Baseer has been a “permanent resident of Hong Kong since 2013, he applied for naturalization of SAR in 2017 which was approved by department of Immigration of Hong Kong on February 12, 2018 he was asked to provide renunciation of his Pakistani nationality and Passport. Mr. Baseer duly applied for renunciation through Pakistan Consulate in Hong Kong, on February 21, 2018. He received the cancellation of his national identity card from NADRA on 29.06.2018. His renunciation was approved in May 2017 by the Immigration and Passport office of Ministry of Interior, Government of Pakistan. However, in the meantime, some intelligence agencies of Pakistan and Consulate general of Pakistan, Hong Kong submitted adverse reports against him and the same department has cancelled his Renunciation on August 27, 2019, saying “Renunciation Certificate of Pakistan Citizenship cannot be issued as your credentials have not been verified/ recommended by concerned security agency.” Meanwhile Mr. Baseer’s passport expired on August 11, 2019 and as the Consulate of Pakistan has kept his passport, Mr. Baseer was also deprived of his passport. The situation has become precarious for Mr. Baseer who has been  rendered stateless which is unethical and illegal as provided by international norms and conventions. He will not be able to go outside Hong Kong nor will he be able to return to Pakistan.”

As an elected member of United Nations Human Rights Commission, Pakistan must abide by its Conventions and Covenants. “The Universal Declaration Human Rights (UDHR)  Article 15 of the UDHR provides that “everyone has the right to a nationality” and that “no one shall be arbitrarily deprived of his nationality nor denied the right to change his nationality. citizenship and the right to be free from arbitrary deprivation of citizenship is a human rights requiring  all states  to respect the human rights of all individuals without distinction. Article 12 of the ICCPR prohibits arbitrarily deprivation of the right to enter his own country. The General Assembly, in its resolution 50/152, also recognized the fundamental nature of the prohibition of arbitrary deprivation of nationality. International conventions require States to introduce safeguards to prevent statelessness caused due to loss or deprivation of nationality.”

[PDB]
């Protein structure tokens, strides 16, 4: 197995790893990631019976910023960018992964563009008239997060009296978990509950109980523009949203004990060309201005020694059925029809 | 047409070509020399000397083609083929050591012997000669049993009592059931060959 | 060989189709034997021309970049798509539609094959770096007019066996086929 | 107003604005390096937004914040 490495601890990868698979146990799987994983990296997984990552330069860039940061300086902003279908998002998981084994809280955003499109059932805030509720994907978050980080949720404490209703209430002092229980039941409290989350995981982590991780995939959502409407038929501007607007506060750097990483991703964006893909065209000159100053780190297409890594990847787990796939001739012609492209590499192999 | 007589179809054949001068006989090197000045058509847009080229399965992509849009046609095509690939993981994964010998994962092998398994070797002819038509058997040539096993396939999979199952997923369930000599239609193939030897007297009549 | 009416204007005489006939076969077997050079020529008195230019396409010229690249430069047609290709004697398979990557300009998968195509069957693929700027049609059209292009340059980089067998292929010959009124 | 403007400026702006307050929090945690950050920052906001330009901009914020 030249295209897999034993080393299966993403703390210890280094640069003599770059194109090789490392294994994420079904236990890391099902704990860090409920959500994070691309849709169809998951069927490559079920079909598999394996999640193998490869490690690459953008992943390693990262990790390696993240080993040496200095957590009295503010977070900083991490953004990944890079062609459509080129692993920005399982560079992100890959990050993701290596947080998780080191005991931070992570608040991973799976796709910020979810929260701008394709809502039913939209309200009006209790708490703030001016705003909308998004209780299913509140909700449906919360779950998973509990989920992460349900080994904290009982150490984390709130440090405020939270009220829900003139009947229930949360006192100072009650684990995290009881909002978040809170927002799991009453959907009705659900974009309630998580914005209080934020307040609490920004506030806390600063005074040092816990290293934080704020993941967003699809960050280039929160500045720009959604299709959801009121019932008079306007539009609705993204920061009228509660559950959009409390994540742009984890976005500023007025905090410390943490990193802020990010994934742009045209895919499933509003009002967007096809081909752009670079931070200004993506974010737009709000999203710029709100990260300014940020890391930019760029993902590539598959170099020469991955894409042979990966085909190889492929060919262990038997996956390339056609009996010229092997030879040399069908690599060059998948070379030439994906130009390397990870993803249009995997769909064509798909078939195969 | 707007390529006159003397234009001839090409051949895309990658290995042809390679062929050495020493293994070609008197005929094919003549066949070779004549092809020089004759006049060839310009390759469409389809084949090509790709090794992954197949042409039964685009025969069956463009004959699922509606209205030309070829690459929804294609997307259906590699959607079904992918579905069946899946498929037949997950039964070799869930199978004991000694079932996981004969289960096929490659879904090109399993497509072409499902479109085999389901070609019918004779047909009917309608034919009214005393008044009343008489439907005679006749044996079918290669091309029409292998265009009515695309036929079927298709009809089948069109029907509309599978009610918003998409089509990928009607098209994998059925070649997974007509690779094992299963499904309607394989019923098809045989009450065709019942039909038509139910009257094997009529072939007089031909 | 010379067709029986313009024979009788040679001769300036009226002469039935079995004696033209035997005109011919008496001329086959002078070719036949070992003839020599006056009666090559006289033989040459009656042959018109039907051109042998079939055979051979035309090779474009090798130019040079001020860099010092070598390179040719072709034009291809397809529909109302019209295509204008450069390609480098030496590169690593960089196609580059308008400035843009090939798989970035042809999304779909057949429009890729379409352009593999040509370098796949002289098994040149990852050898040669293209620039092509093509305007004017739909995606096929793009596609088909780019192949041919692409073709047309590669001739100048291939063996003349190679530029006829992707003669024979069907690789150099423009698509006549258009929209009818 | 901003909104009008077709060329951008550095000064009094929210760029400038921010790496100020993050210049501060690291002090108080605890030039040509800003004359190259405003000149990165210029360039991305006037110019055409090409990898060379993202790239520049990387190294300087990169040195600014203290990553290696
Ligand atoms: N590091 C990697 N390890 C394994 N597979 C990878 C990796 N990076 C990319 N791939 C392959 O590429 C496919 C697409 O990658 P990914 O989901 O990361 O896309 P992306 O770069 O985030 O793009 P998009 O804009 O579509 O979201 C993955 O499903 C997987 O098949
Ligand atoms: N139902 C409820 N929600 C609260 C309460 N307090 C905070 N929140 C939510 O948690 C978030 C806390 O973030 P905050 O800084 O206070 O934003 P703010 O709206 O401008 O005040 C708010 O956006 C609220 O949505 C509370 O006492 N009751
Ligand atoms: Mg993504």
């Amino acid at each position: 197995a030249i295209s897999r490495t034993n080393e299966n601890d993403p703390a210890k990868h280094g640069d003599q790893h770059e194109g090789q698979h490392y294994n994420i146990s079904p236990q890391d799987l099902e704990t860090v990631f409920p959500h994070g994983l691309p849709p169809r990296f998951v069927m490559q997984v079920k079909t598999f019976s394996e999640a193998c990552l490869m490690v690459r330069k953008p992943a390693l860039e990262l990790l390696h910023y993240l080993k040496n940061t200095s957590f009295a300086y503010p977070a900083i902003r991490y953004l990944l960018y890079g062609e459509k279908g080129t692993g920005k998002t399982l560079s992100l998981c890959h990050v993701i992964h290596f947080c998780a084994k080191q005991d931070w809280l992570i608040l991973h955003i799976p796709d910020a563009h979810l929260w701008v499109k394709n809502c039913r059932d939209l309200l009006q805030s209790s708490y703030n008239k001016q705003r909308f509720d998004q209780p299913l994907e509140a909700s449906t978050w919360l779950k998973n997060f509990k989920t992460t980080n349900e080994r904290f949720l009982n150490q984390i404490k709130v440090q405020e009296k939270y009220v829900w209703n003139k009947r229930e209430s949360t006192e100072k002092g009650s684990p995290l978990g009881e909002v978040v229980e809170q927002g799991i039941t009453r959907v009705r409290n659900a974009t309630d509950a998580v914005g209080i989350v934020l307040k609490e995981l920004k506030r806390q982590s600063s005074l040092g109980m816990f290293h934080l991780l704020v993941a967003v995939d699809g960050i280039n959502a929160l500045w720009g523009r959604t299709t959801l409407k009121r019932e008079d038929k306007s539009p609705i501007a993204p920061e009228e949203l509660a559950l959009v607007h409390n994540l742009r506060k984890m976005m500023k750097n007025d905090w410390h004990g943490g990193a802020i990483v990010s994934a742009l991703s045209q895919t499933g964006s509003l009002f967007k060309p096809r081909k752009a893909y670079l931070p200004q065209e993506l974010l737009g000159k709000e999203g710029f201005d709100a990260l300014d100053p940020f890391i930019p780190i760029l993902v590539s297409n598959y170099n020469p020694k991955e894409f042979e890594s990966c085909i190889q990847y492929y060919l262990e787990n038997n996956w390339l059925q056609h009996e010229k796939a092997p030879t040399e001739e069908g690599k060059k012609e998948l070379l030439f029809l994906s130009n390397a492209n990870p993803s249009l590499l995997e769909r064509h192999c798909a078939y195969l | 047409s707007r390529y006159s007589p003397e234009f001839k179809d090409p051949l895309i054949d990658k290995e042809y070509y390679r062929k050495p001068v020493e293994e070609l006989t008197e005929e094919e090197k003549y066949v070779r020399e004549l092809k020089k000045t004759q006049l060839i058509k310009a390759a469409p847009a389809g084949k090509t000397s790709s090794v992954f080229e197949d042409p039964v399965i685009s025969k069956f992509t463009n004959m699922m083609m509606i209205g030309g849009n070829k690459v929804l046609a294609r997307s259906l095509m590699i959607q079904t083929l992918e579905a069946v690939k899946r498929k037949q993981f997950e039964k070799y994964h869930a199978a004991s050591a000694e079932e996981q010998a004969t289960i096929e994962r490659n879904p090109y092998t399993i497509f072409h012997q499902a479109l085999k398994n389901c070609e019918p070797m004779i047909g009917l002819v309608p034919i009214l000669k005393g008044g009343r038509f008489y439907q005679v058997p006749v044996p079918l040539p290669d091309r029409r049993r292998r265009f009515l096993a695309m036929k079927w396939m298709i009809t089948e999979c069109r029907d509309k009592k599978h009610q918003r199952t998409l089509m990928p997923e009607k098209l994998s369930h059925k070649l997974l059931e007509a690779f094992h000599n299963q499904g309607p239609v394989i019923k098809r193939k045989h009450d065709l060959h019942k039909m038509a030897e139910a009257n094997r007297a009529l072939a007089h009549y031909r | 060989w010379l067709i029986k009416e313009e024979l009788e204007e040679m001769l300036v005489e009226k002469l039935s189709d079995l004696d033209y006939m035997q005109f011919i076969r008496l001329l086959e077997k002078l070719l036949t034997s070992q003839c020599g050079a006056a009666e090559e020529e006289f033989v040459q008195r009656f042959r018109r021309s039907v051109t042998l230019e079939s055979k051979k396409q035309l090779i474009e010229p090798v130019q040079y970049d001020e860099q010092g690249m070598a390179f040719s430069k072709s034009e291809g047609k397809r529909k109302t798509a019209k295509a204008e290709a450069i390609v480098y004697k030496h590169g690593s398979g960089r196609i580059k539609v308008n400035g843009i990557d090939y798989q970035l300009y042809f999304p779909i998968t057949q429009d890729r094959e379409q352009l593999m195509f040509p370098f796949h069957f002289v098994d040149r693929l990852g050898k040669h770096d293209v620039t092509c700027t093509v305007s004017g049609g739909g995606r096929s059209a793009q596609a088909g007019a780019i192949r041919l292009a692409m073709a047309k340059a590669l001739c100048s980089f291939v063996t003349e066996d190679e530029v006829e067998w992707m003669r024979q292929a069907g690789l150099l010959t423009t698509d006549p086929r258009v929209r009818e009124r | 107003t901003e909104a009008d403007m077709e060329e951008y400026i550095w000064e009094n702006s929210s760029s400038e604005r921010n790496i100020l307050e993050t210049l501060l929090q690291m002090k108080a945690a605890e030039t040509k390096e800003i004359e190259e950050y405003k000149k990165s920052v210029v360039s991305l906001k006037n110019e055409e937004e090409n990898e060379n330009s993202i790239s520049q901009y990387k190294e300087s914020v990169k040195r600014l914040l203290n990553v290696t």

In its appeal IHRC-HK said “The government of Pakistan should stop the arbitrative actions against the human rights defenders. The concerned officials must be instructed to immediately issue the renunciation certificate to Mr. Baseer which has been pending before the Pakistani Mission Hong Kong and take action against the concerned officers of Pakistan Mission, Hong Kong for keeping his case in limbo for more than a year and three months. We hope that the issue be amiably resolved without causing any further undue delays and hardship to our Executive Director.”

Rise in custodial deaths troublesome, say activists

A steady rise in deaths in police custody has led to public outrage which may help force reforms in Pakistan’s criminal justice system. As New Pakistan recently reported, there have been several recent cases related to custodial deaths: A man’s death in custody was attributed to a heart attack and a woman’s death to hemorrhage. As human rights activists note, these explanations are unacceptable.